Greatest American Painters

John Rettig (1858 – 1932)

Posted by A. S. Amberson on June 16, 2012

The New Baby

Mission Oak

Costume Ball

Harbor Scene


5 Responses to “John Rettig (1858 – 1932)”

  1. vincenzo said

    I read his biography, and I think it is a versatile artist, very creative and culturally valid.

    “The New Baby” is a beautiful painting, I suppose small, but what I can not understand is who the two women depicted is the mother of the baby.

    The mother is one who is peeling potatoes or one that lies in bed?

    It should be the first, while that is in the bed should be the grandmother, perhaps tired or sick.

    In any case I like the painting because it’s an intimate family scene very realistic

    • Bruce said

      On an auction web site, the painting is described thus: “In a dimly lit interior, a midwife dutifully watches over a newborn while peeling vegetables. A set of double-doors open into a sleeping chamber, revealing the mother who is resting after childbirth.”

      “Midwife” is English for “ostetrica” in Italian. L’ostetrica è una professionista specializzata nell’assistenza alla donna durante la gravidanza, conduce e porta a termine parti eutocici con propria responsabilità.

      • Bruce said

        Quoted from Italian Wiki: 😉

      • vincenzo said

        I’m not entirely convinced. I think this is a error of interpretation the Auction web site, because it is true that the baby is a baby, but it seems to me he was born for some weeks, or maybe even a month or two, and the task of ‘midwife, as assistant to the delivery, must already have been exhausted.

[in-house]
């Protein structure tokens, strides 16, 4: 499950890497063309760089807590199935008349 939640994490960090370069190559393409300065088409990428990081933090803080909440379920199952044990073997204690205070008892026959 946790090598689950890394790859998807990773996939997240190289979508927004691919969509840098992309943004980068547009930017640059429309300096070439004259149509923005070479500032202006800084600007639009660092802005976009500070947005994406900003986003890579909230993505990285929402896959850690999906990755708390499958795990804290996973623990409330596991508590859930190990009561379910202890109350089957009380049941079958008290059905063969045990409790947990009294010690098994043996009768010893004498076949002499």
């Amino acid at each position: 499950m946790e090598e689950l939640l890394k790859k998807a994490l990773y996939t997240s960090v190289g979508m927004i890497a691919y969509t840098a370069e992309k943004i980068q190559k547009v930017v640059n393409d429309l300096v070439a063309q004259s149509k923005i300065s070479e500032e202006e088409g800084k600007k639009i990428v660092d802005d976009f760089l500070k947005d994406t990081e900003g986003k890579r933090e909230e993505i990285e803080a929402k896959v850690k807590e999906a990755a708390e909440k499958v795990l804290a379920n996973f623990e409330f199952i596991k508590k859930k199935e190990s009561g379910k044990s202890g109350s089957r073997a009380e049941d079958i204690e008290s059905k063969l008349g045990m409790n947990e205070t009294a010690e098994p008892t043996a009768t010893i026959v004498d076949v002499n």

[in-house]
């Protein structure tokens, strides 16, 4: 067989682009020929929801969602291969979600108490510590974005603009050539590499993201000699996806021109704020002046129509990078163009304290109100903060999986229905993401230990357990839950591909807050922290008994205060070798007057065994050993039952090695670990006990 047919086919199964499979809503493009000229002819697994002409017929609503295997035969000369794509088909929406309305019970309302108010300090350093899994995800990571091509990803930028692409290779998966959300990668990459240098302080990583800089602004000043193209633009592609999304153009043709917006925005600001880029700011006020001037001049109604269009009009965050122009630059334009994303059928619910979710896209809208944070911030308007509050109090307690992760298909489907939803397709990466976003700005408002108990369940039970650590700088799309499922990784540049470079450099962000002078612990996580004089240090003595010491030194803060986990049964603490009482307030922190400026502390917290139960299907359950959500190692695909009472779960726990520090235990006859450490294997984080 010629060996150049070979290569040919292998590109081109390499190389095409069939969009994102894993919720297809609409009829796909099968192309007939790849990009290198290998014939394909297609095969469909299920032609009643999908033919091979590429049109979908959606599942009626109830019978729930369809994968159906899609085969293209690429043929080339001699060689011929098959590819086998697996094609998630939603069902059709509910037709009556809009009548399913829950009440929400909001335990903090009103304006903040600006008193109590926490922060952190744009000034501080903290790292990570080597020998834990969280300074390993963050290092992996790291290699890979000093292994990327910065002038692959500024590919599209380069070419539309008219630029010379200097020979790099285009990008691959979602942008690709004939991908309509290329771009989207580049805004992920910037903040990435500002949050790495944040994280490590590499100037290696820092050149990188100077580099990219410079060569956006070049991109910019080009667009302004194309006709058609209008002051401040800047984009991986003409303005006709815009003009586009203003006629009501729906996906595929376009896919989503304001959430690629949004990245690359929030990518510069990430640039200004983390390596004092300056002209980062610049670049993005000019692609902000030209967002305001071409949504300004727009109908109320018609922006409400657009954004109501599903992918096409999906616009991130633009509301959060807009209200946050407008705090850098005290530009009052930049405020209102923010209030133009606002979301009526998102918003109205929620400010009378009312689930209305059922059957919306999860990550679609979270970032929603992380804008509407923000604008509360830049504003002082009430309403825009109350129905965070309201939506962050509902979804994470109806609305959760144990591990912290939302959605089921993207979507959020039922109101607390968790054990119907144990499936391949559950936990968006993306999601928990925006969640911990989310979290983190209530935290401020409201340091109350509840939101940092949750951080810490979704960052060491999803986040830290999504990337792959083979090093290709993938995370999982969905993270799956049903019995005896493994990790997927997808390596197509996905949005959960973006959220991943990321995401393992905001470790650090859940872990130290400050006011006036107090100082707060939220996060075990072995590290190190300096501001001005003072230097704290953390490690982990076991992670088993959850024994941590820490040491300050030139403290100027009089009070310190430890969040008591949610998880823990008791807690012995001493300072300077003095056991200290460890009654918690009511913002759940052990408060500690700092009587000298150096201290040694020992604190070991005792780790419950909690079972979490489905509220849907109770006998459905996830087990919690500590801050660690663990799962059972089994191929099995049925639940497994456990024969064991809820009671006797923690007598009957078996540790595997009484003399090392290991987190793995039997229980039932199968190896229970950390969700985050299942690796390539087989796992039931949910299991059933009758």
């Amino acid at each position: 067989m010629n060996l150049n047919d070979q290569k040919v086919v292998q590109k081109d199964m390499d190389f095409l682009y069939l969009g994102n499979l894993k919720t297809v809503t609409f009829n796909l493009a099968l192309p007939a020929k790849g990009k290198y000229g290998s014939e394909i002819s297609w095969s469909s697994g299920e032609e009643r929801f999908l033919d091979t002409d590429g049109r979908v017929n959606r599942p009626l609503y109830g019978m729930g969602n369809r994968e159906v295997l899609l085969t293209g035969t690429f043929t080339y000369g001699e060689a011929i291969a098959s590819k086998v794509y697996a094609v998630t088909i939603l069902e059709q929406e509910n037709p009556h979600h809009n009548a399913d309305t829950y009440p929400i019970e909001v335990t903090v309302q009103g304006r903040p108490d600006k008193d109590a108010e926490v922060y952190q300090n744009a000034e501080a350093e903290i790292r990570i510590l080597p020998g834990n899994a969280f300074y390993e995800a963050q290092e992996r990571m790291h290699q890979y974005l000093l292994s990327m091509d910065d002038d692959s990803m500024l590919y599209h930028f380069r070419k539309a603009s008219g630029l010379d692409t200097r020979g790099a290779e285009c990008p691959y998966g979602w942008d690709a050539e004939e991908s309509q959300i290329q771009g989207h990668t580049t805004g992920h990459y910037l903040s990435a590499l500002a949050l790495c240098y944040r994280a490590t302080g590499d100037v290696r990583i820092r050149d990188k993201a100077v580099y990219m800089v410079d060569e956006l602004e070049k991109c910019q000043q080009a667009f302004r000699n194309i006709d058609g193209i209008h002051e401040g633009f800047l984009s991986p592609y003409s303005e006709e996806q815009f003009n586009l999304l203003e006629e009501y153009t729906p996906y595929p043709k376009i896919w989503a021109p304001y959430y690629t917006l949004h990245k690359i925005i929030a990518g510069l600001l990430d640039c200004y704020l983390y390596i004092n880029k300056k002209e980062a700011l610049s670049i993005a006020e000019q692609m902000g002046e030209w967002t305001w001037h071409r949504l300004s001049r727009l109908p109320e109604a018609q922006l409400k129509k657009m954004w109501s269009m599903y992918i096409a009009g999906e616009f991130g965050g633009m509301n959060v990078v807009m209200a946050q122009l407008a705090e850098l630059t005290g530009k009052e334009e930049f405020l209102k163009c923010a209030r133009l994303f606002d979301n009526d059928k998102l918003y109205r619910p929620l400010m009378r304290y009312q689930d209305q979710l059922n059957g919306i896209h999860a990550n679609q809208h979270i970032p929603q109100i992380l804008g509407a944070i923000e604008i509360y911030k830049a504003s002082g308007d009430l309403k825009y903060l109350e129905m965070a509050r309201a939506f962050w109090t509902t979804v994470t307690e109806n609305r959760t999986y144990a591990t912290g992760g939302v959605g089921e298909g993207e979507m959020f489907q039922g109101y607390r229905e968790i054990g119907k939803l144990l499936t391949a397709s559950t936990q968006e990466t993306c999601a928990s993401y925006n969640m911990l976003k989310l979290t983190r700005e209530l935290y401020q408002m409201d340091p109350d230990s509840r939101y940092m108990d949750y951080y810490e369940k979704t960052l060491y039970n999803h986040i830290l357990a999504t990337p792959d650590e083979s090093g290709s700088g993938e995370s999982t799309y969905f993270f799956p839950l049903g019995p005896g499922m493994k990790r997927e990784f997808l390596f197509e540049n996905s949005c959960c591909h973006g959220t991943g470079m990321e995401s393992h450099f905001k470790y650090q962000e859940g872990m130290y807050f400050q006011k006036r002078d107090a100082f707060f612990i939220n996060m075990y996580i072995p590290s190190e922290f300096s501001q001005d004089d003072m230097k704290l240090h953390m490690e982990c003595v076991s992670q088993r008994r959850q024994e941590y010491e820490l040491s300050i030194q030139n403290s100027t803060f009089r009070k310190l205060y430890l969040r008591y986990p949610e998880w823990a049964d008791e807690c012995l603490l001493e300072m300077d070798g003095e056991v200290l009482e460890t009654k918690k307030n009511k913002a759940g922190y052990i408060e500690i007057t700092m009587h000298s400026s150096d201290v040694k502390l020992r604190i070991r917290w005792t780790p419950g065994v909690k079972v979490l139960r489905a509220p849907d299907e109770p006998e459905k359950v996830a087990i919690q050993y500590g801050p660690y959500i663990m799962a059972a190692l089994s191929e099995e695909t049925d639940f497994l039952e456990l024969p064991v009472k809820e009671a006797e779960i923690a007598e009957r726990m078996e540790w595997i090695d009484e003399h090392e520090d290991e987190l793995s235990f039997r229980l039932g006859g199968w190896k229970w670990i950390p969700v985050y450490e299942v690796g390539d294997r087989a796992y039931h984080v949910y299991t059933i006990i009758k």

The woman in the bed has all the air to be an elderly person sick. This can be noticed from the very elderly face and arms heavy and motionless on the bed.

        Also, I think any woman (normal) who has given birth, although tired, always feel the joy and consolation vital had given birth to a new creature.

        She seems much more likely that the mother of Beby is precisely the young woman who is peeling potatoes.

        I do not think that midwives, even in those days, took care of cooking for the mother. Would seem to me very strange.
        I think it is an error in the reading of the painting, made ​​by the website you mentioned.

        I hope that my English is good.

      • Bruce said

        With a second look at the painting, I think you may be right.

Sorry, the comment form is closed at this time.

%d bloggers like this: